This January, three new dramas attempt to sweep us off our feet – one revisits new crimes tracking back to an old, creepy prison; another follows a quirky specialist, who solves even the most difficult of cases; and one of our favorite novel and big screen attorneys works frantically to uncover secrets from yet another law firm.

*****

Alcatraz

We all know Alcatraz, also known as The Rock, as the impenetrable prison located on an island outside San Francisco that housed some of America’s worst criminals.  We also know that Alcatraz closed its doors in the early 1960s, but what if the former prisoners resurfaced and started committing crimes again?

That’s exactly what happens in the new FOX series, Alcatraz.  How is it possible that “ghosts” from Alcatraz are committing murders and other crimes today? Detective Rebecca Madsen (Sarah Jones) will work alongside an Alcatraz historian and expert (Jorge Garcia, Lost), while battling the government agent standing her in her way (Sam Neill, Jurassic Park) to solve these mysterious crimes.

Alcatraz premieres Monday, January 16th.

*****

The Finder

Bones is a favorite in our household, which is why we felt a tad bit robbed last season when “The Finder” episode aired in Bones’ time slot.  Of course, the introduction was rather genius – the network was testing the waters for the potential Bones spinoff, and briefly introduced the series by interweaving the Bones protagonists.

In the episode, Booth and Bones travel to the Florida Everglades to consult with a former acquaintance of Booth’s (Walter Sherman played by Geoff Stults).  Walter is a former war veteran with the ability “to find” anything or anyone.  Along with his bar partner (Michael Clarke Duncan, The Green Mile) and colleague (Saffron Burrows, Boston Legal), Walter solves the case for Booth and Bones, while dominating most of the sixty minute episode.

Despite feeling robbed, as mentioned earlier, the pilot episode showed promise.  It doesn’t hurt that Geoff Stults is adorable, for those who aren’t familiar with 7th Heaven or Happy Town.

Airing the “backdoor pilot” did suffer one casualty – Saffron Burrows will not resume her role.  Instead, The Finder will introduce two new characters:  Deputy U.S. Marshal Isabel Zambada (Mercedes Masohn) and an alleged criminal do-gooder, Willa Monday (Maddie Hasson).

The Finder will continue and follow its sister program (Bones) this Thursday night, January 12th on Fox.

*****

The Firm

The Firm picks up ten years after Mitch McDeere (Josh Lucas, Sweet Home Alabama) turns in his law firm’s documents to the FBI, proving they were over-billing clients (from the John Grisham novel and the movie starring Tom Cruise, Gene Hackman, and Jeanne Tripplehorn).  The story continues that these said documents led the FBI to take over the law firm and uncover piles of other files incriminating the mob, who has in turn set their sights on Mitch and his family as retribution.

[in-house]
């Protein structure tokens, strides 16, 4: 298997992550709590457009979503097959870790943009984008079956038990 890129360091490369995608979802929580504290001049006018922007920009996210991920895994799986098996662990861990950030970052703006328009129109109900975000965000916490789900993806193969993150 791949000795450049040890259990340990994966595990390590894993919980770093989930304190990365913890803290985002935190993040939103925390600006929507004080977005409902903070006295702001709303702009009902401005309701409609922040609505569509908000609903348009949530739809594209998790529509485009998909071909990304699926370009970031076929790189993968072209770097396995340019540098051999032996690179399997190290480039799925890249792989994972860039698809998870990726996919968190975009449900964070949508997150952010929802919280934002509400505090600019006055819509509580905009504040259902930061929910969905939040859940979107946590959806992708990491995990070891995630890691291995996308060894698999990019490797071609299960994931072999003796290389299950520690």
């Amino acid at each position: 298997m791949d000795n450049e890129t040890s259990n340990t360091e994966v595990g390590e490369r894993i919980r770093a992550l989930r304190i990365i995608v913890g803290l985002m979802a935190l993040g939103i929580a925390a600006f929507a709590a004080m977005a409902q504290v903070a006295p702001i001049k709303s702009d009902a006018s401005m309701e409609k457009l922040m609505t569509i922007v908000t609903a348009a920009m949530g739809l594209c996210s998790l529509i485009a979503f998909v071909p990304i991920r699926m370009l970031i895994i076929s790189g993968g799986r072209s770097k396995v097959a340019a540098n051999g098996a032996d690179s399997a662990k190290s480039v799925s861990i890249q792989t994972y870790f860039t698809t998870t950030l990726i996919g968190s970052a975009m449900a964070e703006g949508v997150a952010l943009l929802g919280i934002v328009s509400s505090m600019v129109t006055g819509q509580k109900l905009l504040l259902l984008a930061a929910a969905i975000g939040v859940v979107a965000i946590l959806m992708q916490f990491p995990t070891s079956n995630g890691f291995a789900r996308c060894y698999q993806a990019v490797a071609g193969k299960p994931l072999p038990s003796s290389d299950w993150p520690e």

The U.S. Marshalls put the McDeere family (Abby played by Molly Parker, and daughter Claire played by Natasha Calis) into witness protection for a short period of time, but the TV series picks up after the family returns to a so-called “normal life” with Mitch running his very own private practice.

While defending a court appointed fourteen year old boy charged with stabbing and murdering a classmate, a large D.C. firm swoops in and offers Mitch an opportunity to run a new criminal division – a job he declines but can’t shake the feeling that this is the right job for him that he has always wanted, not to mention will save his financially unsound practice.  Despite Abby’s gut-feeling, considering her husband’s experience with the last firm (from the movie), the McDeeres attend a wine and dine to meet the partners and clients of the pursuing law firm.

But the deciding factor comes when Mitch is faced with a major legal battle versus a top medical company over a defective heart stint.  He strikes a deal with the D.C. firm – their resources for a percentage of his earnings.  He officially works for the firm, but he gets to keep his staff and his off-site office location.

"It's happening again."

As far as the upcoming season, I see that not only will Mitch have the mafia after him for his past actions (from the movie), but will also battle his own firm AND against the medical company (I’m thinking like The Rainmaker here, another Grisham favorite).  And, it’s already been shown that the firm’s “real” client in Mitch’s murder trial is not in fact the young woman he is defending; instead, it’s some “suit” who jumps to his death while Mitch is desperately interrogating him, trying to get answers.

So technically, we should have about three major plots…

The casting is absolutely great with Josh Lucas and his baby blues replacing one of Hollywood’s favorites in Tom Cruise, but also with Juliette Lewis (Cape Fear, Natural Born Killers) as the chain-smoking legal secretary Tammy (Holly Hunter role in the movie) and Callum Keith Rennie (Battlestar Galactica) as Ray, Mitch’s private detective/ex-con older brother.  Plus as a side note and odd-fun-fact, the McDeere house in the TV series resembles the McDeere house in the movie (in my opinion).

The Firm premiered Sunday night on NBC, but will return this Thursday, January 12th to its normal time slot.

*****

What do you think – did you catch the pilot episode of The Firm or The Finder?  Do you plan to watch Alcatraz?  Which show has the most promise and why?  I’d love to hear from you!